Prince Miteb bin Abdullah, the son of the late King Abdullah who was once considered a future crown prince, was beaten and tortured, along with five other princes, when he was arrested and interrogated in Riyadh during the ongoing political purge in the kingdom, Middle East Eye has confirmed.
All six princes were admitted to hospital in the 24 hours following their arrest. One of the men was in such a bad condition that he was admitted to the hospital’s intensive care unit – treatment which occurs when there is a high risk to the life of a patient, such as organ failure, from the heart, lungs, kidneys, or high blood pressure.
Hospital staff were told that the injuries sustained in each case were the result of “suicide attempts”. All had been severely beaten, but none of them had fractures. The marks on their bodies were consistent with the imprints left by military boots.
At least 17 of those detained were taken to hospital, but the number maltreated in the purge ordered by the current Crown Prince Mohammed bin Salman is certainly higher, according to sources who MEE is unable to identify because of concerns for their safety.
MEE has learned that medical units have now been installed in the Ritz-Carlton hotel where the beatings have taken place. This is to prevent torture victims from being taken to hospital.
MEE has also learned that in addition to the Ritz-Carlton, the detainees were also held in two other hotels including the Courtyard, Diplomatic Quarter hotel which is across the road from the Ritz-Carlton.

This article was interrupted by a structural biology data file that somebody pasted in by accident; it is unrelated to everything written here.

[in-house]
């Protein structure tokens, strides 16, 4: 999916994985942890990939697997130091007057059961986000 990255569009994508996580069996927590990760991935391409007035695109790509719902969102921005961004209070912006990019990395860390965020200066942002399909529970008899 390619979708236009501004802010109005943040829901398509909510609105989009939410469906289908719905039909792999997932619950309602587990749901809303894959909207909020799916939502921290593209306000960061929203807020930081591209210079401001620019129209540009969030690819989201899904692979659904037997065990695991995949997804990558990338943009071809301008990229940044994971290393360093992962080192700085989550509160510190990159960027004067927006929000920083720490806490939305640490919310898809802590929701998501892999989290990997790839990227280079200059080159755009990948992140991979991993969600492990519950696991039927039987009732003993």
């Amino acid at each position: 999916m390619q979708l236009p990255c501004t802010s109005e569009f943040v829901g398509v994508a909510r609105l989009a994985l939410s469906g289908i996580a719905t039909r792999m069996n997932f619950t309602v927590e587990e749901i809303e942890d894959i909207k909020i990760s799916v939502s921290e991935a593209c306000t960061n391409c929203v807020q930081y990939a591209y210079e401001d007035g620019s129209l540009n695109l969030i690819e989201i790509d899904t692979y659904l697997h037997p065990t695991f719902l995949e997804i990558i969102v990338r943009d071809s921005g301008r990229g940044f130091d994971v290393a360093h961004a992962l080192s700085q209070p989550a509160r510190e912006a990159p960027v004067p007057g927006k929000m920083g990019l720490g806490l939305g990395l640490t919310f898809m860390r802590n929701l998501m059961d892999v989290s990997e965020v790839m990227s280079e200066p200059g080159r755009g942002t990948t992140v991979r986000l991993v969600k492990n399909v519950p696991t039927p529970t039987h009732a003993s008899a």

Both the Ritz-Carlton and the Courtyard are run by the Marriott International hotel chain. A spokesperson for Marriott International told MEE on Friday that the Ritz-Carlton and the Courtyard, Diplomatic Quarter were “not operating as traditional hotels for the time being”.
According to a civil rights attorney in Houston, Texas, the hotels are only liable to Saudi Arabian laws.
“If there is a crime being committed, then that crime is governed by the country which you are in,” Randall Kallinen told MEE.
Both hotels appeared to be booked out and not admitting guests for the whole of December, according to their websites on Friday.
Prince Miteb, who is 65, served as minister of the National Guard, a military force drawn from tribes loyal to the House of Saud whose main role is to protect the royal family, from 2013 until his arrest on 4 November.
Prince Miteb has a background in the military and was considered among the possible contenders to inherit his father’s throne prior to the appointment of the current King Salman as crown prince in 2012.
MEE can also confirm that Prince Abdul Aziz bin Fahd, the son of the late King Fahd who was arrested after this year’s Hajj in early September, was admitted to hospital close to the time of his arrest, although his fate is still unclear.
The purge, conducted in the name of an anti-corruption drive, has also involved the freezing of around 1,700 bank accounts.
According to one US source, bin Salman has claimed he intends to collect $1 trillion from the princes and businessmen that he has arrested.
The Financial Times newspaper reported on Thursday that Saudi authorities were offering deals to detainees, including billionaire tycoons such as Al-Waleed bin Talal bin Abdulaziz, in which they would surrender up to 70 percent of their wealth in return for their freedom.
The arrests, interrogation and mistreatment being conducted in hotels owned by a US-based chain with an international reputation has raised questions about how Marriott International has allowed its facilities to be used in such a way.
MEE asked Marriott International to clarify what its company policy was on allowing its premises to be used as detention facilities and asked for comment on allegations that detainees were being tortured.
A spokesperson said: “The Ritz-Carlton, Riyadh and the Courtyard, Diplomatic Quarter are not operating as traditional hotels for the time being. We continue to work with the local authorities on this matter.
“We remain in close contact with the guests and groups holding existing reservations; working with them to assist with their reservations and minimize disruption to their travel and event plans.”
Source: Middle East Eye